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Table 2 Domains, themes, and representative quotes regarding acute respiratory tract infection (ARTI) diagnosis and treatment for OPD physicians at a tertiary care hospital in southern Sri Lanka

From: Antibiotic overuse for acute respiratory tract infections in Sri Lanka: a qualitative study of outpatients and their physicians

Domains Themes Representative quotes
Diagnosis and management of ARTIs Clinical symptoms can help differentiate viral and bacterial ARTIs “At the beginning, same symptoms. After 2–3 days we can differentiate… If continuous fever, and if patients complain more and more, develop more severe illness, are more dyspneic, have more fever, and are more acutely ill [then it is bacterial]”- OPD003
“Viral of course, it is mild fever, sometimes body aches, headache, loss of appetite, so on. Based on our own experience, we know…. Viral of course nothing but symptomatic and supportive treatment…. We give paracetamol, piriton [antihistamine], and so on.”- OPD004
Laboratory testing in the OPD is minimal “It’s a problem because we can’t do cultures here. Blindly we treat with antibiotics usually.”- OPD002
“So we do the basic investigations and see for the response and after that we treat…. Yes, if we can get that rapid testing then the treatment will be very vigilant. And we can expedite.”- OPD004
Antibiotic over-prescription Patients demand antibiotics “That’s tricky because patients here, in Sri Lanka I don’t know, they sometimes ask for antibiotics because they are used to getting them…. They take very low doses of antibiotics. And they come and say this is what I’m taking. So sometimes we have to continue the antibiotics with the normal dose. Like the adult dose…. They say, ‘With antibiotics only, I get relief.’ So it’s a nuisance to us.” – OPD001
“Medically not indicated, but we have to weigh the conditions and the patient. Some patients, they are coming while they are going to work…. They are finding day-to-day income. The family gets disturbed due to the lack of income. Most of the time, they are asking for a one-shot treatment…. They say ‘Sir, there is no capsule given here’- that is what. They are experienced, they need some form of capsules.”- OPD004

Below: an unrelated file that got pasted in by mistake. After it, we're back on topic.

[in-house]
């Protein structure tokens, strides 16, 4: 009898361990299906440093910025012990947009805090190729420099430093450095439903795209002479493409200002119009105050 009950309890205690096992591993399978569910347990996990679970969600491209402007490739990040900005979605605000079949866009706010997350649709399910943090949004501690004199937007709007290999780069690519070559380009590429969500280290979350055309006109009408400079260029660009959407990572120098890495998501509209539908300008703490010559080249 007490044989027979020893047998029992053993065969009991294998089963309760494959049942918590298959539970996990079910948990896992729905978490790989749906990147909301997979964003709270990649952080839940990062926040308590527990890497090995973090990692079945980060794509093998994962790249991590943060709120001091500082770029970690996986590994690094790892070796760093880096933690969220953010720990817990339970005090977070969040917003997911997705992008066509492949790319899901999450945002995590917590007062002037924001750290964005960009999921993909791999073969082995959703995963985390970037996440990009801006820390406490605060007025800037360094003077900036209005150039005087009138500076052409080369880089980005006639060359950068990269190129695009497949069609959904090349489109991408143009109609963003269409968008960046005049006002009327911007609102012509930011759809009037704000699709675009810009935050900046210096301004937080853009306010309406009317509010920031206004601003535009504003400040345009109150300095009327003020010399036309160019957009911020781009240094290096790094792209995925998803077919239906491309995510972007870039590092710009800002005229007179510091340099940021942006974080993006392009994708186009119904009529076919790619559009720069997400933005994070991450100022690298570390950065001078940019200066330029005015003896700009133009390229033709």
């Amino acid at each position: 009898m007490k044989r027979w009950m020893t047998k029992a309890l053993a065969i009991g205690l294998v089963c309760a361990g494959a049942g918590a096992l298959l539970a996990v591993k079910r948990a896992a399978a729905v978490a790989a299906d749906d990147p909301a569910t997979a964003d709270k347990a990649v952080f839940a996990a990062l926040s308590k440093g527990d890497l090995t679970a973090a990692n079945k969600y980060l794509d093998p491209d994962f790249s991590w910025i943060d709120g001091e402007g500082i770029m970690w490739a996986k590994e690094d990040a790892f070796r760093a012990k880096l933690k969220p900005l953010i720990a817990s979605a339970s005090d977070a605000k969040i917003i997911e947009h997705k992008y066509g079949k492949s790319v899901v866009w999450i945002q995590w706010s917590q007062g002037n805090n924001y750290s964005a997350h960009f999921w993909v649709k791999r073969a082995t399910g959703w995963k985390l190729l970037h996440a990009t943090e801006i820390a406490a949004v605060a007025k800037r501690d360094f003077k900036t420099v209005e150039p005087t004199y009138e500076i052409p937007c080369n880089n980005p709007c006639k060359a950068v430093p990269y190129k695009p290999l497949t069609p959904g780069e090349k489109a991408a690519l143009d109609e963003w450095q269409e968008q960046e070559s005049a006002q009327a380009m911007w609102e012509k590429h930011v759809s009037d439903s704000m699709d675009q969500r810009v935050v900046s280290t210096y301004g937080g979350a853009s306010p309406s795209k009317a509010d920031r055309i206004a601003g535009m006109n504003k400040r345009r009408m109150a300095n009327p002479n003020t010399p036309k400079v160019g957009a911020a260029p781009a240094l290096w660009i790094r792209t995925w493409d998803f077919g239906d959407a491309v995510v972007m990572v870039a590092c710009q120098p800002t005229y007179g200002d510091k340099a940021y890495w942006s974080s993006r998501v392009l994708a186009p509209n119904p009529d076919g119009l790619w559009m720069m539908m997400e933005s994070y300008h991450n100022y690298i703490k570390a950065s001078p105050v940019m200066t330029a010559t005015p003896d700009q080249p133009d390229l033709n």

Diagnostic uncertainty and bacterial superinfection “Viral ones we sometimes treat with some antibacterial cover-up, otherwise they will develop secondary bacterial infections. Usually we do so.”- OPD003
“For viral-- joint pain, back ache, loss of appetite [are common]…. If I’m sure, then I don’t give an antibiotic. If I’m not sure, I often use an antibiotic.”- OPD005
Children are more vulnerable than adults “Children of course, I start antibiotics a little bit earlier than with adults. Because with my experience, I think that even at home I give them antibiotics a little bit earlier. If my child is ill for 3–4 days, I start antibiotics. Sometimes I practice that in the OPD as well. In my experience, I think that they get better. I don’t know if it’s the wrong thing.”- OPD001
“A child needs special attention…. Sometimes on the first or second day we try anti-inflammatories and antibiotics.”- OPD003
Competition with private sector/other doctors “Competition is if I am not prescribing an antibiotic from the first day, sometimes it can be a bacterial one [infection], and on the second, third day the patient will get more severe symptoms and go to another practitioner. Then [the practitioner will say] ‘this is pneumonia’ and they will start [antibiotics]. Then the first person will get less marks…. Mother or some relative will say that this is the best physician…. His treatment is much better than the other one, then the first person will get less respect. Because of competition, most of the time in the private sector, they use antibiotics.”- OPD003
Antimicrobial resistance Lack of awareness of antimicrobial resistance “But actually, about antibiotic resistance, so far I have no experience. Just by treating patients very often, we give treatment for three or four days. After that sometimes they won’t come to us. But bit difficult to assess whether they have developed antibiotic resistance or not.”- OOP004
Opportunities for improving ARTI care Continued physician trainings “What I think is that if you can educate our doctors from time to time, with these epidemics, their nature, and how to treat them, then of course it is really beneficial. I’ll tell you that most of the doctors do not read about these conditions. They won’t go through these leaflets or those results papers.”- OPD004
Need for systematic changes “If there were a longer time duration in the OPD for the patients. If we can allocate 5 min or so per patient, then we can improve things…. If something is given free of charge, they will take anything. While just waiting, they come and get medications…. The patient who comes to go to the bank gets a ticket from the OPD [number to wait in line], goes to the bank to get their work done, then comes again to get medication. Actually, it’s not for a real need that they take medications…. Not a large amount, but [by charging] a small amount like 50 Rupees, it’s possible to reduce it. If five people come, all five will get a ticket. If you charge 50 Rupees, then only the person in need will take the medication.”- OPD005